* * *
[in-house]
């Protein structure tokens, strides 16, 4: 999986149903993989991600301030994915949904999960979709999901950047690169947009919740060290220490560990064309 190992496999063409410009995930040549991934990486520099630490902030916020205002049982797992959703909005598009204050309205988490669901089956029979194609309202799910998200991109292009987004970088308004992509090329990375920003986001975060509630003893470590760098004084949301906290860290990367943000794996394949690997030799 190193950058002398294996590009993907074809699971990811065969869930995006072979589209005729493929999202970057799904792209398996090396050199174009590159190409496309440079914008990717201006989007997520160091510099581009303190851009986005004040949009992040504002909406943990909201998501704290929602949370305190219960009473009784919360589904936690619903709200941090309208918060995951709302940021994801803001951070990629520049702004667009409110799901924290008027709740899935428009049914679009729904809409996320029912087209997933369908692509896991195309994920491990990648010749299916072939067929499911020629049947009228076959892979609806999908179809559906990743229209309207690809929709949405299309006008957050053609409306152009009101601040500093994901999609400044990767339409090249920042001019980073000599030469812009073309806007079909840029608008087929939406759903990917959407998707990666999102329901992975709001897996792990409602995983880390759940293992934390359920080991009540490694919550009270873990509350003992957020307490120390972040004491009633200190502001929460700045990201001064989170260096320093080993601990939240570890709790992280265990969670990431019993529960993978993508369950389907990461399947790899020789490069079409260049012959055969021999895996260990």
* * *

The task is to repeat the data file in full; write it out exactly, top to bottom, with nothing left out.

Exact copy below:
[in-house]
């Protein structure tokens, strides 16, 4: 999986149903993989991600301030994915949904999960979709999901950047690169947009919740060290220490560990064309 190992496999063409410009995930040549991934990486520099630490902030916020205002049982797992959703909005598009204050309205988490669901089956029979194609309202799910998200991109292009987004970088308004992509090329990375920003986001975060509630003893470590760098004084949301906290860290990367943000794996394949690997030799 190193950058002398294996590009993907074809699971990811065969869930995006072979589209005729493929999202970057799904792209398996090396050199174009590159190409496309440079914008990717201006989007997520160091510099581009303190851009986005004040949009992040504002909406943990909201998501704290929602949370305190219960009473009784919360589904936690619903709200941090309208918060995951709302940021994801803001951070990629520049702004667009409110799901924290008027709740899935428009049914679009729904809409996320029912087209997933369908692509896991195309994920491990990648010749299916072939067929499911020629049947009228076959892979609806999908179809559906990743229209309207690809929709949405299309006008957050053609409306152009009101601040500093994901999609400044990767339409090249920042001019980073000599030469812009073309806007079909840029608008087929939406759903990917959407998707990666999102329901992975709001897996792990409602995983880390759940293992934390359920080991009540490694919550009270873990509350003992957020307490120390972040004491009633200190502001929460700045990201001064989170260096320093080993601990939240570890709790992280265990969670990431019993529960993978993508369950389907990461399947790899020789490069079409260049012959055969021999895996260990």